The Synthesizer Expander Module filter section represents a departure from the 24 dB "ladder" style filter often seen in vintage synths. Like the Oberheim SEM module it's based on, ours uses a 12 dB state-variable filter. This refers to its curves - it can function as a lowpass, bandpass, or highpass filter and features a knob allowing a continuous sweep from lowpass to highpass response (with "notch" filtering in the middle position). This gives it a great deal of flexibility, and the 12 dB curve gives it a brighter overall tonality than a typical ladder filter. The classic state variable filter generally sounds awesome, and our model of it really does it justice!

If you're not familiar with how filters work, a lowpass filter allows frequencies below the cutoff frequency setting to pass through, but blocks frequencies above the cutoff frequency. Highpass is the opposite of lowpass mode: high-frequency content remains, but low frequencies are removed as the cutoff frequency increases. Sliding the Bandpass switch enables Bandpass mode combining both lowpass and highpass modes, leaving sound only "in the middle." The cutoff frequency lies roughly halfway between the falloff on each side. A notch filter does the opposite - it removes a middle piece of the audio spectrum but leaves other frequencies intact. (That might not sound useful, but setting the filter to Notch mode and slowly sweeping the cutoff frequency with an LFO creates nifty phaser-like tones - great for imitating vintage string synths.)

Frequency- Sets the frequency where frequency attenuation begins with its effect dependent upon the currently chosen lowpass/bandpass/notch/highpass/etc. filter mode.

Resonance- Emphasizes sound energy at and around the cutoff frequency by adding feedback from the filter's output back to its input. This is useful for creating commonly heard synth "wah" tones, especially when the cutoff frequency is modulated with an envelope generator or one of the LFO's.

Modulation amount knob and source switch- Applies modulation to the filter cutoff frequency. The mod amount knob is bidirectional; rotating it right from center position adds positive modulation, rotating it left adds negative modulation. Center position is off, i.e. no modulation.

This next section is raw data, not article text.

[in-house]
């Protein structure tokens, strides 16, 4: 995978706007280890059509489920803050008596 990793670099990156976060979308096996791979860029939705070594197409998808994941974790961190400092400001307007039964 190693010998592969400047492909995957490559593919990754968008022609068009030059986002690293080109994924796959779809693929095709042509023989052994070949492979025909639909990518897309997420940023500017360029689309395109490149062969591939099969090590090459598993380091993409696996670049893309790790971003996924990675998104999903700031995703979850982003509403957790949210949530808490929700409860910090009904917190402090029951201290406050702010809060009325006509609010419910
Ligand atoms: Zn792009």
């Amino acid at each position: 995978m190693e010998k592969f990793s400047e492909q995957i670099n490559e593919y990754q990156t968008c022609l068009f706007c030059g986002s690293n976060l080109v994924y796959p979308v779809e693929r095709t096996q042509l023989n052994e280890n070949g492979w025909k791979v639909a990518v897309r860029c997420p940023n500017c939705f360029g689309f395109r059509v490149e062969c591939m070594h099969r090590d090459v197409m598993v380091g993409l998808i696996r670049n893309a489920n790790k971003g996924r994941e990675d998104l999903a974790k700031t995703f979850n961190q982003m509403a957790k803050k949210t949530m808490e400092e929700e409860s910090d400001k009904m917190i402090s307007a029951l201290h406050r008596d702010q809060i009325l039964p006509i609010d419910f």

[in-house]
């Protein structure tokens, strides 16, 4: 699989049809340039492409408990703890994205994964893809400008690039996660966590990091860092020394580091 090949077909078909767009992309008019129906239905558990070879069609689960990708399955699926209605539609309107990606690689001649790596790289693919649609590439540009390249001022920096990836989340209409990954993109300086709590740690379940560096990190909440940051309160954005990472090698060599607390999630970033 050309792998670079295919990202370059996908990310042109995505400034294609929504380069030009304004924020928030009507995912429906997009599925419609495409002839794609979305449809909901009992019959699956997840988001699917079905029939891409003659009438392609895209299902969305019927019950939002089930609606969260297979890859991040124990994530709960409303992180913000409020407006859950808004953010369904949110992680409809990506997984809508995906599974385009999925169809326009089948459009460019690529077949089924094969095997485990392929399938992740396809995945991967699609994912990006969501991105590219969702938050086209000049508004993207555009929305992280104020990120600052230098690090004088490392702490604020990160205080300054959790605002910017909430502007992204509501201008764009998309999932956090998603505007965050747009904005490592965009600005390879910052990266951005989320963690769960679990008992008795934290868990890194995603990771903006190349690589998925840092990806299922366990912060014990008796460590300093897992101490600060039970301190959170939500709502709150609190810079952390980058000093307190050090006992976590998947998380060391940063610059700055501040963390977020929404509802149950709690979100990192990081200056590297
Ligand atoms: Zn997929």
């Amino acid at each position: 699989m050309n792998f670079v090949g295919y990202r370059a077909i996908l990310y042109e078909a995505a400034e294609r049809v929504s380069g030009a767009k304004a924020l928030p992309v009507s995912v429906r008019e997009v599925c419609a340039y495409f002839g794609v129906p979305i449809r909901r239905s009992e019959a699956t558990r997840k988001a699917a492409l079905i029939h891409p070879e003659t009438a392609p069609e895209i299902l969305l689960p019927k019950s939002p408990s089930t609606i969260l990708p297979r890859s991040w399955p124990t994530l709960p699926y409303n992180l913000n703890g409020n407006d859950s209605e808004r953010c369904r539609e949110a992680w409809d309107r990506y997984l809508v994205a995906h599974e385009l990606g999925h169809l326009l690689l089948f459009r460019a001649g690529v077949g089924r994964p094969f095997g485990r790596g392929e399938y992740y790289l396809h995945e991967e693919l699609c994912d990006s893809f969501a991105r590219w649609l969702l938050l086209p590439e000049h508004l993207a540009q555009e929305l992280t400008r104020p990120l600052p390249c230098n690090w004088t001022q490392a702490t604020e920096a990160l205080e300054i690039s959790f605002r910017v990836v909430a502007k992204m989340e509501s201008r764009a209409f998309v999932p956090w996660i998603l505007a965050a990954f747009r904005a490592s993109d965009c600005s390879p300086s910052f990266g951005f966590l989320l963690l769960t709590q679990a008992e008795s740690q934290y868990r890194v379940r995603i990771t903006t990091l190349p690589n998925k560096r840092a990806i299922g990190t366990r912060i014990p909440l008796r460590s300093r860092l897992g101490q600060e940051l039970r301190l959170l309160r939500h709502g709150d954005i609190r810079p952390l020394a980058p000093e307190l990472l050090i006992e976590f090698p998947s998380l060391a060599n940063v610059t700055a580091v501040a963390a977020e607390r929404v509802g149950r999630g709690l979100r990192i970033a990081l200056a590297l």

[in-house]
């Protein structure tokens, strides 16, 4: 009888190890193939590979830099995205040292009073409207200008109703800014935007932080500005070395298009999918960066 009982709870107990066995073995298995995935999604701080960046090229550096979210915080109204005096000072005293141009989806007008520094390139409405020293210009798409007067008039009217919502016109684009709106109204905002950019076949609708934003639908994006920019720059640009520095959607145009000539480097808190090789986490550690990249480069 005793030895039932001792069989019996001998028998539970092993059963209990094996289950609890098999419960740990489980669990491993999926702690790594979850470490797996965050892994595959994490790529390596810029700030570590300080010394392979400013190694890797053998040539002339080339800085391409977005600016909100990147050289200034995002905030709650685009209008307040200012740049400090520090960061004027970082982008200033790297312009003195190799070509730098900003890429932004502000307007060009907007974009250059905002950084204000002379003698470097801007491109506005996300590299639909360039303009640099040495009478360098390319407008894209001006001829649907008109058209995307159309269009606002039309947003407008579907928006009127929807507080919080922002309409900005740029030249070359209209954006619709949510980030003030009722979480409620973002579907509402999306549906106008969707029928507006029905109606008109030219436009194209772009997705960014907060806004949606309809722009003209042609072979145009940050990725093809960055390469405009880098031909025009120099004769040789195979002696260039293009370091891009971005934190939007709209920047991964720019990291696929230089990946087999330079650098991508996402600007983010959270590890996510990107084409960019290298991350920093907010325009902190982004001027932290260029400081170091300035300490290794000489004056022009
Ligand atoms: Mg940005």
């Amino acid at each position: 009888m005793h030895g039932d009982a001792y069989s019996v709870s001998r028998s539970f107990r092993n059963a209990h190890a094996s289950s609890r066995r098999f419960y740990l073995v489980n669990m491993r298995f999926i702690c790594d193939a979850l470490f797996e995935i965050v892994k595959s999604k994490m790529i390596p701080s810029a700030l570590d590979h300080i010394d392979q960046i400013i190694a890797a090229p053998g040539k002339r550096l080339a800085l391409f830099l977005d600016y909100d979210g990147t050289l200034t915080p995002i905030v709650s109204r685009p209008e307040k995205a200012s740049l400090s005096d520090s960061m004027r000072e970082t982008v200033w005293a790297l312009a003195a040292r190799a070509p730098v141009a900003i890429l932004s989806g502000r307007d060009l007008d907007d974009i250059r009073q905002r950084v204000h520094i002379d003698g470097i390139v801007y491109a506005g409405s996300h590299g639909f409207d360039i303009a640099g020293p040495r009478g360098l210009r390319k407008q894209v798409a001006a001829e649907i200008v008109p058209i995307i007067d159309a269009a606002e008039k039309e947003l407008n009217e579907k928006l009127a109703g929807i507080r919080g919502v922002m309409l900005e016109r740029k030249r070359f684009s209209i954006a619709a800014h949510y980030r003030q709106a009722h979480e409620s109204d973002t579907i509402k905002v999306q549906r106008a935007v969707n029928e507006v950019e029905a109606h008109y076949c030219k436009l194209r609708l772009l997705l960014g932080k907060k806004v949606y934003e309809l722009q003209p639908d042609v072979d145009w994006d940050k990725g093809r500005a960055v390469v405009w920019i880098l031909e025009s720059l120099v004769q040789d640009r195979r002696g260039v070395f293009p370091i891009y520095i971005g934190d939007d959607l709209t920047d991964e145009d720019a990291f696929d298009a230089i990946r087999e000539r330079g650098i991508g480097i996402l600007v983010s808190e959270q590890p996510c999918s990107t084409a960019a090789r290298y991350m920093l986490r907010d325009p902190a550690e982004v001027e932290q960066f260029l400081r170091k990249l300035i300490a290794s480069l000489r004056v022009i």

The three-position slide switch selects the filter mod source from three sources:

  • Env 1 (VCO 1) / Env 2 (VCO 2)- Modulation source is envelope 1 or envelope 2. Selecting the envelopes as mod source doesn't "disconnect" them from the VCA or VCF.

  • Off- Disables mod.

  • LFO- Enables mod from the onboard LFO.

LP>HP/Notch control- Continuously varies the filter response from lowpass to highpass as the knob is rotated from left to right. The middle position creates a notch response.

BP (bandpass) switch- Alters the filter response to bandpass when engaged (i.e. combination of lowpass and highpass leaving frequencies "in the middle." The LP>HP knob is disabled and gets grayed when the BP switch is enabled.

VCO 1 / VCO 2 Saw/Pulse level- The VCO 1 and VCO 2 knobs adjust the volumes of the saw and pulse waves for VCO 1 and 2, respectively. These are bidirectional knobs as well - rotating them left from center position increase the saw wave level, rotating it right increase the volume of the pulse wave. Center position is off (if you're getting no sound, check these first).

Noise level- Sets the level of pink noise - the original instrument had a pink noise generator, not the more common white noise. For those of you keeping score at home, the random signal of pink noise represents each octave across the frequency spectrum equally, and sounds duller to the ear than white noise.

Continue to Envelope 1 & 2 sections